“I should be able to do that,” he says, gritting his teeth, gripping his fist. “I need to be alot better at this shit. The rock shit could still rock more. It could still be a fuck of alot better. A FUCK OF ALOT BETTER. There’s alot of kinds of singing that I can’t do. But I’m gonna.”

Apart from the sequel to ‘The Crow’, he has a scene-stealing cameo (as a transvestite cowboy) in the new Jim Jarmusch movie, ‘Dead Man’ and a part in ‘Atolladero’, “a kind of avant-garde gay Spanish Western. Really low budget. Almost exactly the same part as ‘The Crow’ basically: I play a psycho killer ! We shot it on a NATO training ground in Northern Spain. Really beautiful, giant, giant pasture, where all you ever see are bulls, and shepherds with the flocks.”

He grins.
“And the latest fighters going overhead practising strafing and dropping bombs on everyone.”

THE JUKEBOX at Doc Holliday’s is playing The Stones singing ‘‘What a drag it is gettin’ old”. Iggy, it’s true, has never seemed happier, calmer, more absorbed by a more normal routine.

He is notably more sober, more sombre about his past than the last time we met. Perhaps being renowned for so many excesses, so long ago, has begun to pall.

“My main experience,” he says at one point, without prompting, “is this: when you start taking drugs, it doesn’t matter which kind. I was able to take them for a certain amount of time and hold it together somewhat. But there does come a time when, little by little, your whole body and mind will split apart, and dissolve into a little puddle of piss. If I took anything with you now, in half an hour, believe me, this would not be a pretty sight.”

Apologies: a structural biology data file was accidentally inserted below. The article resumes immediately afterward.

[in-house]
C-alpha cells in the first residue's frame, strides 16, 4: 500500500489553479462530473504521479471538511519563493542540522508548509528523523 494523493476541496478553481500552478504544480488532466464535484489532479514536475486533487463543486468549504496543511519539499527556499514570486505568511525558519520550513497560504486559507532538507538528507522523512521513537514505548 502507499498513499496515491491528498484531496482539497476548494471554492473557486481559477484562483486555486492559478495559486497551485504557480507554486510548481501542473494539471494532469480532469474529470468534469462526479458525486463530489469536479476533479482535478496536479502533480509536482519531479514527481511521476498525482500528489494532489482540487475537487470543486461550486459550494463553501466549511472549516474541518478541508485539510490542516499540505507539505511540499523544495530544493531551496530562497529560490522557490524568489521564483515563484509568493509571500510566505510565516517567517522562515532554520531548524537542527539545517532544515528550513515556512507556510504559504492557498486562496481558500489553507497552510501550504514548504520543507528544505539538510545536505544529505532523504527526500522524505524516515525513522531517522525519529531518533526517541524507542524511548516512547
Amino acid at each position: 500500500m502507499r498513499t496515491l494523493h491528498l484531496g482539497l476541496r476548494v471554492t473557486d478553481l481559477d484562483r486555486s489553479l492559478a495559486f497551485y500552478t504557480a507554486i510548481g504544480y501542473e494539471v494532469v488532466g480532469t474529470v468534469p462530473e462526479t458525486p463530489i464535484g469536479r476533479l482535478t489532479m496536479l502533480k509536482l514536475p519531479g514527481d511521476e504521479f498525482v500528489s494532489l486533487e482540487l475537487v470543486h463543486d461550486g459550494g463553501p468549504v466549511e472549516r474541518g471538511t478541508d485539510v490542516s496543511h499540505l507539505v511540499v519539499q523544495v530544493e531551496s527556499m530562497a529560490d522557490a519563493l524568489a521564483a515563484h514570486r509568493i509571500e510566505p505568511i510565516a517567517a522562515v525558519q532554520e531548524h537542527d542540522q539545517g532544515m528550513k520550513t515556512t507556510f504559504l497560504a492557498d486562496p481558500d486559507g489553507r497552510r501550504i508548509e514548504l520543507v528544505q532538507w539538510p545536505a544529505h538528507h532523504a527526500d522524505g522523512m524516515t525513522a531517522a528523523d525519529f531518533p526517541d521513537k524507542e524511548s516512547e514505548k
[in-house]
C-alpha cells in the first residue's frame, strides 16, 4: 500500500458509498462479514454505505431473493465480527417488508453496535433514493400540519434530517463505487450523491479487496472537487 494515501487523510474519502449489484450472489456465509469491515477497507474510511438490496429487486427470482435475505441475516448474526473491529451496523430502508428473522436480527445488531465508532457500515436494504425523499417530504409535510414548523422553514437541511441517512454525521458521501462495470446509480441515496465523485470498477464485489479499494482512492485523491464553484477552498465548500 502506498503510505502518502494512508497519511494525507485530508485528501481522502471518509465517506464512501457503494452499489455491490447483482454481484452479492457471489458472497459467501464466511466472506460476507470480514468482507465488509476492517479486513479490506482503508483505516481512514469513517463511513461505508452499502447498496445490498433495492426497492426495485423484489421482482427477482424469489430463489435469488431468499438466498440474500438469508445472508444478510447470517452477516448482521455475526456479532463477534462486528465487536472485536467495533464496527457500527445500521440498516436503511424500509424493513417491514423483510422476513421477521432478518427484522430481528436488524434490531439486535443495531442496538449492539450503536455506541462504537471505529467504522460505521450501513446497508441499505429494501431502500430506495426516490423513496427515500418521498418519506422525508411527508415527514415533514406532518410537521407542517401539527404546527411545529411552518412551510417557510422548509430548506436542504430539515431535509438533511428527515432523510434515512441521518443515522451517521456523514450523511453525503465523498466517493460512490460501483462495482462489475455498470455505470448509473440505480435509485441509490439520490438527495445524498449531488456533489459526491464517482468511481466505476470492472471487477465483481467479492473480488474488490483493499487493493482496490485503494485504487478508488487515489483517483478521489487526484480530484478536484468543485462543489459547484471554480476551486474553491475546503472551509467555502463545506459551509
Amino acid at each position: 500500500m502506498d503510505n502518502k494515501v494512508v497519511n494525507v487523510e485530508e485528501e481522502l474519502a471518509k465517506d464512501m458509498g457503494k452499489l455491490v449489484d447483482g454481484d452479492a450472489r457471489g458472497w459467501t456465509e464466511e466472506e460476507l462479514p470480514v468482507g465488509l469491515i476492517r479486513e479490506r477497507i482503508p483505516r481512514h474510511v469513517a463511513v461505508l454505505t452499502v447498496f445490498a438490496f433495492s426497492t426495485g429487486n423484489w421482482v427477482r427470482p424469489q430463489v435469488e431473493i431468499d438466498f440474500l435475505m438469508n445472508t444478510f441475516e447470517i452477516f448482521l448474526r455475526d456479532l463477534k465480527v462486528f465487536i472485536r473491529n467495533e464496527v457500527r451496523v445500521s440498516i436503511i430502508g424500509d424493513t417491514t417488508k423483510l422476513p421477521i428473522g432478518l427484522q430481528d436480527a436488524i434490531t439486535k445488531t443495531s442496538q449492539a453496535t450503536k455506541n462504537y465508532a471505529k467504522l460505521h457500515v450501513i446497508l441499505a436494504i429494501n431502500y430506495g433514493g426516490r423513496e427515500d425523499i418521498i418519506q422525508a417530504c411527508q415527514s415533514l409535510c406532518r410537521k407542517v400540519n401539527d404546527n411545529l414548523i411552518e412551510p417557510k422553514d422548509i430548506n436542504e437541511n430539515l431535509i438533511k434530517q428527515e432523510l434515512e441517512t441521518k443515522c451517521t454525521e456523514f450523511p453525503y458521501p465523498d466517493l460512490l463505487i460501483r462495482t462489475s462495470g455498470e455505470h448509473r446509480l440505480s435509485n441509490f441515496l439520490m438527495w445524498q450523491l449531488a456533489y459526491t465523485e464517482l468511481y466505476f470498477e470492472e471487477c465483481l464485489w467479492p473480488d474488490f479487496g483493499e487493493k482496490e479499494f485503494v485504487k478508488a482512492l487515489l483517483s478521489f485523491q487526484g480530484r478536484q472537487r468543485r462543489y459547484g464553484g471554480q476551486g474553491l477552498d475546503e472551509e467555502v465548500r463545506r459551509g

He was not even smiling now. I offer no argument but he continues, insisting, as if he thinks someone (me ? him ?) is trying to persuade him.

“I can’t. I CANNOT. I no longer have the capacity. I am a burnt French fry.”

His drive and dedication to what he’s been doing all the years will not stop though, even though he says, “I have normal bits, and bits that are never going to be normal. I don’t worry about that. I still feel like a guy making some good stuff but one who’s always in danger of having the rug pulled away from under me.”

I remember he once summed up his problems now, saying he felt “like a light with a loose wire – one you have to jiggle to make it work.”

Whatever happens now, history will show, Iggy Pop has been a great light.

It is still shining bright.